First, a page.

" 'No, of course not,' I said.
" 'Will you join us for a drink?' the fellow asked.
" 'Of course,' I said.
"I could see that they were very much embarrassed. One of them told me he had never been thrown out of a place before.
" 'If you hang around with that little fellow,' I said, 'you'll be thrown out of a great many places.'
"Finally they asked me if they could stay and have dinner, provided they ate in another room. I told them I certainly had no objection to that. They were really quite nice."
Tunney's clear blue eyes came alive with laughter. "I understand the little fellow never came back. Perhaps he thought the Press Box employed Gene Tunney as a bouncer."
It is the dream of a large part of mankind to be able to boast, as John L. Sullivan did, "I can lick any man in the house." Like Sullivan, Tunney could once boast (tastefully, of course) of licking any man in the house—or the world. But it has been his ambition to impress his fellows as much with his intellect as with his fists. Since America solicits the opinions of her athletic champions on matters ranging from juvenile delinquency to breakfast foods, Gene's victory over Dempsey provided him with a rostrum from which to air his opinions about literature.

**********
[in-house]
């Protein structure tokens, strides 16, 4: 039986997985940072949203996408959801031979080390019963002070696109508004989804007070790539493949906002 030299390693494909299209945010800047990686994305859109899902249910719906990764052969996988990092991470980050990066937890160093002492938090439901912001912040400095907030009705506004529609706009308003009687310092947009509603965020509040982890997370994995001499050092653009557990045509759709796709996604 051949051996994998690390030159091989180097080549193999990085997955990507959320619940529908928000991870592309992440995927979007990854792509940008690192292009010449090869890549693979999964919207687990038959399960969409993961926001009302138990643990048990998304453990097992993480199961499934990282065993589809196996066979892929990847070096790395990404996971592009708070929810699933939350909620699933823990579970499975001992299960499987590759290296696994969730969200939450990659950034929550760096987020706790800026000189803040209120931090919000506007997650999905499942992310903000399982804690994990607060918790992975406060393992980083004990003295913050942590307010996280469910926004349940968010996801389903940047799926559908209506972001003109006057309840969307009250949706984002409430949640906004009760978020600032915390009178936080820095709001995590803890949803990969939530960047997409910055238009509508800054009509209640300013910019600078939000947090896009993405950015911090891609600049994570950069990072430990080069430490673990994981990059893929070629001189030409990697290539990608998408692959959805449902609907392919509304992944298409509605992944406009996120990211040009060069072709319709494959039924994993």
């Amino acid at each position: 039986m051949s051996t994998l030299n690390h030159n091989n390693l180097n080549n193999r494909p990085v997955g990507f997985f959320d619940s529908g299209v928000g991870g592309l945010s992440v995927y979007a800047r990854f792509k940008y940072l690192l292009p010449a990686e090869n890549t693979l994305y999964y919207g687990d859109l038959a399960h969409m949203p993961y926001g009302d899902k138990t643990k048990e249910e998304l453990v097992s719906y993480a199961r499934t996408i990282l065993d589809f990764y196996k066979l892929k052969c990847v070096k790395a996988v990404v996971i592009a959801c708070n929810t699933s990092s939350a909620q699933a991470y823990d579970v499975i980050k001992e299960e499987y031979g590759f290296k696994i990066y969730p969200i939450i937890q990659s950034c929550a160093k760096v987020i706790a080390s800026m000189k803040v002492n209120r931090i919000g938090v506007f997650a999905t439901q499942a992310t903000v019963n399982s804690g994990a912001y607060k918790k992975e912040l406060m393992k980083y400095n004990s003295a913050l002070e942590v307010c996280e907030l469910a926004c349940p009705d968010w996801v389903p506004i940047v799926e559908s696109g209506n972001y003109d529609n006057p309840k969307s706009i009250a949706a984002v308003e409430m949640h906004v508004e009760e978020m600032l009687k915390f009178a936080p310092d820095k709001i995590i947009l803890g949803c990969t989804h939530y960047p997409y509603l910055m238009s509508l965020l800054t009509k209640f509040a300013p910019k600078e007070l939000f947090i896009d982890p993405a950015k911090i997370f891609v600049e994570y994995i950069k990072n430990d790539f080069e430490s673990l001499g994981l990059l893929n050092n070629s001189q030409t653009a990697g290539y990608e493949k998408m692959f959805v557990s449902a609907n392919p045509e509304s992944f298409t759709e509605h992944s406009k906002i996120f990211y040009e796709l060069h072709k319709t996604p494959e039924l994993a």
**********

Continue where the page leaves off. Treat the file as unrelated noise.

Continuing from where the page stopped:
Asked in 1927 for his appraisal of G. B. Shaw's prizefight novel, Cashel Byron's Profession, Tunney replied with all the directness of a straight right: "Cashel Byron is stupid and boring. He is always on a soapbox. Shaw knows nothing about boxing—or women."
To which Shaw is reported to have made the petulant reply: "If Tunney thinks he can write a better story about 19th-century boxing, let him try."